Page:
President Trump announced Monday that he had ordered the imposition of 10 percent tariffs on an additional $200 billion worth of Chinese goods starting next week.
The tariffs will rise to 25 percent on Jan. 1 of next year. Trump added that if the Beijing government retaliates, he would pursue tariffs on another $267 billion in imports.
"As President, it is my duty to protect the interests of working men and women, farmers, ranches, businesses, and our country itself," Trump said in a statement. "My administration will not remain idle when those interests are under attack."
If the administration pursues what it calls "phase three" of the tariff strategy, it would raise the total value of affected Chinese goods to $517 billion -- covering nearly everything China sells the United States.
Trump already has imposed 25 percent tariffs on $50 billion in Chinese goods. China has retaliated in kind, hitting American soybeans, among other goods, in a shot at the president's supporters in the U.S. farm belt. Beijing has warned that it would hit an additional $60 billion in American products if Trump ordered more tariffs.
After a seven-week comment period, the administration announced that it had withdrawn several items from an earlier list of $200 billion in Chinese imports, including child-safety products such as bicycle helmets. And in a victory for Apple Inc. and its American customers, the administration removed smart watches and some other consumer electronics products from the list of goods imported from China.
At the same time, the administration said it is still open to negotiations with China.
"China has had many opportunities to fully address our concerns," Trump said. "Once again, I urge China's leaders to take swift action to end their country's unfair trade practices."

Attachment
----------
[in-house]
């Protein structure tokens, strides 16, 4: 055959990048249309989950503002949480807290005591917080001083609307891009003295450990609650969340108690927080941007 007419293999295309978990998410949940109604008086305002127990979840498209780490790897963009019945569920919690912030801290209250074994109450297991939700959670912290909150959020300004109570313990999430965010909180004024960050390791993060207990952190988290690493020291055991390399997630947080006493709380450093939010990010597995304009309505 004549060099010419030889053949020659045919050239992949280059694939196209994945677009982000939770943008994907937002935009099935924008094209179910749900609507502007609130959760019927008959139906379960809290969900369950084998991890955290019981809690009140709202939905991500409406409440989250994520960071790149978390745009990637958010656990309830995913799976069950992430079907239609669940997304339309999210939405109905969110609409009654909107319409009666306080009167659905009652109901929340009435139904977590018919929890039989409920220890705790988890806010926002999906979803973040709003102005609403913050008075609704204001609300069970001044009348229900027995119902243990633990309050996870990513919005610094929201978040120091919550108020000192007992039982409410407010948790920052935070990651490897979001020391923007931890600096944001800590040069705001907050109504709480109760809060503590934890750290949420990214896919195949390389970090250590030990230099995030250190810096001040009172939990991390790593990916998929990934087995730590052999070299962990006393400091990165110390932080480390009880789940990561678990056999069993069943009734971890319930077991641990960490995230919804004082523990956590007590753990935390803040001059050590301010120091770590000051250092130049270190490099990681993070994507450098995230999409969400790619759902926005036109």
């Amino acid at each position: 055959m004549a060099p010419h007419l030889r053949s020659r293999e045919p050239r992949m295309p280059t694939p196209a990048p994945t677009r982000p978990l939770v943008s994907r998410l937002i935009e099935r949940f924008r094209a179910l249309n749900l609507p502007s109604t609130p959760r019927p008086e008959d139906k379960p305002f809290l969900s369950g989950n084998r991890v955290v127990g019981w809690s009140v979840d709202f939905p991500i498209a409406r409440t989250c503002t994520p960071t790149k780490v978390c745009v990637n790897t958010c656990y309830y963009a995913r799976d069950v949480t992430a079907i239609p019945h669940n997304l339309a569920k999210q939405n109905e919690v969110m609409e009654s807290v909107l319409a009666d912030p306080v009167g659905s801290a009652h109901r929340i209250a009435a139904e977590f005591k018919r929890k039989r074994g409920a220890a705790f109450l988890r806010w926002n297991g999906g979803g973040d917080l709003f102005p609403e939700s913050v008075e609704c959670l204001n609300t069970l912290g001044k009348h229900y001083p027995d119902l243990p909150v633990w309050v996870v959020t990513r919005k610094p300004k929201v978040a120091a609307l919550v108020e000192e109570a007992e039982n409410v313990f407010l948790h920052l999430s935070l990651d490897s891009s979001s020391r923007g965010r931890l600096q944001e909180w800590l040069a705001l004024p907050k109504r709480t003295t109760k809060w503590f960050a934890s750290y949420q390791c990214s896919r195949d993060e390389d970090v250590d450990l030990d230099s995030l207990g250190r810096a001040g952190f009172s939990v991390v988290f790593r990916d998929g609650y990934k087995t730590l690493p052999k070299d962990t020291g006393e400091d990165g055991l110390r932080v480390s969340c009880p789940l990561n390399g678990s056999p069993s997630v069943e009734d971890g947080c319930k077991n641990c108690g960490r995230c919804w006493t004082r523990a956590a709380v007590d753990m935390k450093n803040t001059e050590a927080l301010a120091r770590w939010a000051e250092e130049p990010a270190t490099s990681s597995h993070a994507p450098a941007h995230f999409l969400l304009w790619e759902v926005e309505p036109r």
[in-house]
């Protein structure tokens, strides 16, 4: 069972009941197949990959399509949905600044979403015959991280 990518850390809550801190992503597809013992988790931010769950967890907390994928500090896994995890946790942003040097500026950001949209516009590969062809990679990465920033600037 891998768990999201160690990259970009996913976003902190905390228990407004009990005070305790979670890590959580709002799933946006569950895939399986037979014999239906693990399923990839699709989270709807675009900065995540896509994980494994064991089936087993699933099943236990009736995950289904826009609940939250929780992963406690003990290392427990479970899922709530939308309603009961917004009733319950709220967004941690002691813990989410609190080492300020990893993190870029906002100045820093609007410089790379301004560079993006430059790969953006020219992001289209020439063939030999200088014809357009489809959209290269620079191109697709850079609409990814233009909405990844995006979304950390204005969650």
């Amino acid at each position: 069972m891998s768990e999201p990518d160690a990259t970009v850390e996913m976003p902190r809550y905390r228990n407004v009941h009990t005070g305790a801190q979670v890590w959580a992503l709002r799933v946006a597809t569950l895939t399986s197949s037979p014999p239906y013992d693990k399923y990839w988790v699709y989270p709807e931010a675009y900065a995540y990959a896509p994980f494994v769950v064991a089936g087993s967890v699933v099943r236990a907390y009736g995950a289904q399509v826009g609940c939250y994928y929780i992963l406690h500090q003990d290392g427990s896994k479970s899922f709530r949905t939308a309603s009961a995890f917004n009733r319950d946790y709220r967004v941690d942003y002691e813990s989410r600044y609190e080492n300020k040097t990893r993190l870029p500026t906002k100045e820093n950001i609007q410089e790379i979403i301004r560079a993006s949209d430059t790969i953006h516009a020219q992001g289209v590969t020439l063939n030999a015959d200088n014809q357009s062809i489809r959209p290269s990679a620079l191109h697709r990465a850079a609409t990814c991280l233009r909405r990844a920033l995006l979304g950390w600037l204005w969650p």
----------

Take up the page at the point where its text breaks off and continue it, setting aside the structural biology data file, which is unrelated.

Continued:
The two countries are fighting over Beijing's ambitions to supplant American technological supremacy. The Office of the U.S. Trade Representative charged in a March report that China is using predatory tactics to obtain foreign technology, including hacking U.S. companies to steal their trade secrets and forcing them to turn over their know-how in exchange for access to the Chinese market.
Trump also has complained about America's massive trade deficit -- $336 billion last year -- with China, its biggest trading partner.
In May, in fact, it looked briefly as if Treasury Secretary Steven Mnuchin and Chinese Vice Premier Liu He had brokered a truce built around Chinese promises to buy enough American farm products and liquefied natural gas to put a dent in the trade deficit. But Trump quickly backed away from the truce.
In the first two rounds of tariffs, the Trump administration was careful to try to spare consumers from the direct impact of the import taxes. The levies focused on industrial products, not on things Americans buy at the mall or via Amazon.
By expanding the list to $200 billion worth of Chinese imports, Trump risks spreading the pain to ordinary Americans. The administration is targeting a variety of products -- from sockeye salmon to bamboo mats -- forcing U.S. companies to scramble for suppliers outside China, absorb the import taxes or pass along the burden to their customers.
The Associated Press contributed to this report.